Tablets, smartphones, television and video games play a major role in our daily lives. Technology can be a positive thing, but when it dominates our kids’ free time, it’s time to start limiting it. With these easy tips, even reluctant kids may not notice they are cutting down their time spent with technology.
The easiest way to cut down on screen time is playing outside. Kids can ride bikes, use sidewalk chalk, take a walk, play catch or play in the sprinkler. When kids are preoccupied outdoors, they are less likely to think about TV or video games.
Set clear boundaries for your kids when it comes to electronics. Mom of three Amy Cameron says, “Zero screen time is allowed in the morning before school.” Many other parents do not allow any phones or television during meals. It’s also a good idea to set limits on how much screen time is allowed and what time of day. When everyone is on same page, there is less arguing about putting screens down when the daily limit has been reached.
Join extracurricular activities
Kids who are busy with sports or the arts have less time to play on electronics because their time is spent in practices, games and performances.
Set a good example
When attempting to limit screen time for your kids, take a look at how much time you spend on screens. Good or bad, our kids learn from our actions and we can set a good example about when it’s appropriate to look at our phone and when it’s time to focus on other things.
“Screen time checklists need to be completed before kids get their devices,” says Anna Schuster, mom of five. Many parents find it helpful to make a list that must be completed before kids can have screen time. This may include schoolwork, chores, instrument practice or reading time.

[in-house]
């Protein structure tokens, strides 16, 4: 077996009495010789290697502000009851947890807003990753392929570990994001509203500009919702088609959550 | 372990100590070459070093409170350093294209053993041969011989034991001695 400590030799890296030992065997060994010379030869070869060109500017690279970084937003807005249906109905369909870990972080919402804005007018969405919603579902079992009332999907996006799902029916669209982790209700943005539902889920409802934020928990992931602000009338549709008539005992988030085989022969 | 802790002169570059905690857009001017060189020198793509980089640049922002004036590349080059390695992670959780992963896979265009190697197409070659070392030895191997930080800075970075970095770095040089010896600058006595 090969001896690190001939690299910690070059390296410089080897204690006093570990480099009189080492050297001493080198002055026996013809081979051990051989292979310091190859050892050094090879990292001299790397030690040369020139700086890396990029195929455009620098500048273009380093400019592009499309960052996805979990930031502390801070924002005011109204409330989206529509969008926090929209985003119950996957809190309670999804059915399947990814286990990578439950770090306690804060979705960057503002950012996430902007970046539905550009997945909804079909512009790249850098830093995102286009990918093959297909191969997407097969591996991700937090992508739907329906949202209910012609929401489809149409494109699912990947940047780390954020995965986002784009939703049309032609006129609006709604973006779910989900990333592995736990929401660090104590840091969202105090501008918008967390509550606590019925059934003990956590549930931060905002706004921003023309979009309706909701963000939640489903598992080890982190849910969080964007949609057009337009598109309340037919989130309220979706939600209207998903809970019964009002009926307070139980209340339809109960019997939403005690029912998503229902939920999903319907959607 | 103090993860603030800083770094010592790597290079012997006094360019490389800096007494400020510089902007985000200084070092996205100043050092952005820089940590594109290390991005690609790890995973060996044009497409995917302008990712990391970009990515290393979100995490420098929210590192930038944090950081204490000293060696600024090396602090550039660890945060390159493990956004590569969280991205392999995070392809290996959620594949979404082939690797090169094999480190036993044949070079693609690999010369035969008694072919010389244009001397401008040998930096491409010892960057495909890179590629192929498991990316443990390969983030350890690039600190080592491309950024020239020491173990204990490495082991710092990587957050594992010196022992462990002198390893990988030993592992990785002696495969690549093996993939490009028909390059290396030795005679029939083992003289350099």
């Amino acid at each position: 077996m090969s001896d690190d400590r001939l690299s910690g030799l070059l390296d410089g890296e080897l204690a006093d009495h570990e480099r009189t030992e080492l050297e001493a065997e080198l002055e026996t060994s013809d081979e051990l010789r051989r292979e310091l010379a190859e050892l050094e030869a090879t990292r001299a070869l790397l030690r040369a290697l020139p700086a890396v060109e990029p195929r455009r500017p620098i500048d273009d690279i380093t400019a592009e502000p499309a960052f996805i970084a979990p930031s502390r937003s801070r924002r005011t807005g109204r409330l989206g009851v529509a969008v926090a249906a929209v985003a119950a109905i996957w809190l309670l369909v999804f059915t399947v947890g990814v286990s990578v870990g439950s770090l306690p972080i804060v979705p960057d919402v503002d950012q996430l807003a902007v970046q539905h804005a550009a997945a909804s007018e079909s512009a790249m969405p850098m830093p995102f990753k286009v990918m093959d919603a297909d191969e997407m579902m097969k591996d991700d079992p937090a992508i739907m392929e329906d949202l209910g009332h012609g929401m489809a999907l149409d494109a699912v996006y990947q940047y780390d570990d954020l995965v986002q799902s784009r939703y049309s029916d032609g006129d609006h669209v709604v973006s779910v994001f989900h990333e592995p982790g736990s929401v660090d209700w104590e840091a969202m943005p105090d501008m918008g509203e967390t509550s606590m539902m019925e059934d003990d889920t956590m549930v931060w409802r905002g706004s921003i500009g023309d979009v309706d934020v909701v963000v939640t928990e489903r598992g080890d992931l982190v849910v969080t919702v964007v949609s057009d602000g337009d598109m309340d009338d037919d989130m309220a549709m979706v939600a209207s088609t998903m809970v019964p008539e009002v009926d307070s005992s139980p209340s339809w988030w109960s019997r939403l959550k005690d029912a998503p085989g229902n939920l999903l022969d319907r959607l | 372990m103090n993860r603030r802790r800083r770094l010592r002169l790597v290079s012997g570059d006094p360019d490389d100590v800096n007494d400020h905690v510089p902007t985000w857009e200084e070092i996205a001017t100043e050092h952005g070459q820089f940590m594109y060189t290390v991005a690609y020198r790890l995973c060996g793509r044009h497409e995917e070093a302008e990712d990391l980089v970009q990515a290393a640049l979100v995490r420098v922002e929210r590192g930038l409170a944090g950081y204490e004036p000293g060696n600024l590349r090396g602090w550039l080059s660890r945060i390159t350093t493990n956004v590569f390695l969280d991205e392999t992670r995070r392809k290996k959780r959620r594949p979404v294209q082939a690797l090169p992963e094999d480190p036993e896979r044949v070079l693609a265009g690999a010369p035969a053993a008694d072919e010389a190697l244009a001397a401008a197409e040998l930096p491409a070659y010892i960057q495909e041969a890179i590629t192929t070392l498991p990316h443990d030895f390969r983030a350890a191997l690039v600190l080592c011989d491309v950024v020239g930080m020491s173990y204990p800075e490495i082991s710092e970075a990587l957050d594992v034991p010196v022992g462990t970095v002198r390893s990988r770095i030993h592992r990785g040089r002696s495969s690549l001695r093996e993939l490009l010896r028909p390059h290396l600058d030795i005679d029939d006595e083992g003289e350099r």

Host a masked play date
One way to cut down on time for screens is to host a no-electronics play date. With friends over, it is easier to find other ways to occupy kids’ time as they socialize and play with their friends.
Distract your kids from electronics by keeping them busy in the kitchen. They can help cook and bake and have fun sampling the things they have made themselves.
Visit the Smithsonian’s National Zoo, the International Spy Museum, The National Museum of Women in the Arts, The Hirshhorn’s Sculpture Garden, the National Mall or the Lincoln Memorial. If they are busy exploring our area’s great monuments, historic sites, parks and other attractions, they will not have time for screens.
Do a project
Come up with a family project for the day to keep the kids screen-free. This could be a big chore like cleaning up the backyard or something fun like an art project or science experiments.
Play a game
Declare it family game day and choose a few board games to play together. You could also try an outside game like hopscotch, foursquare or kickball, or break into teams and have a water balloon fight.
It’s easy to fill our time with screens because they are enjoyable and take little effort. However, a little bit of effort to plan a few other activities to distract us from our phones and tablets pays off in creating great memories your kids will remember far longer than the video games they played.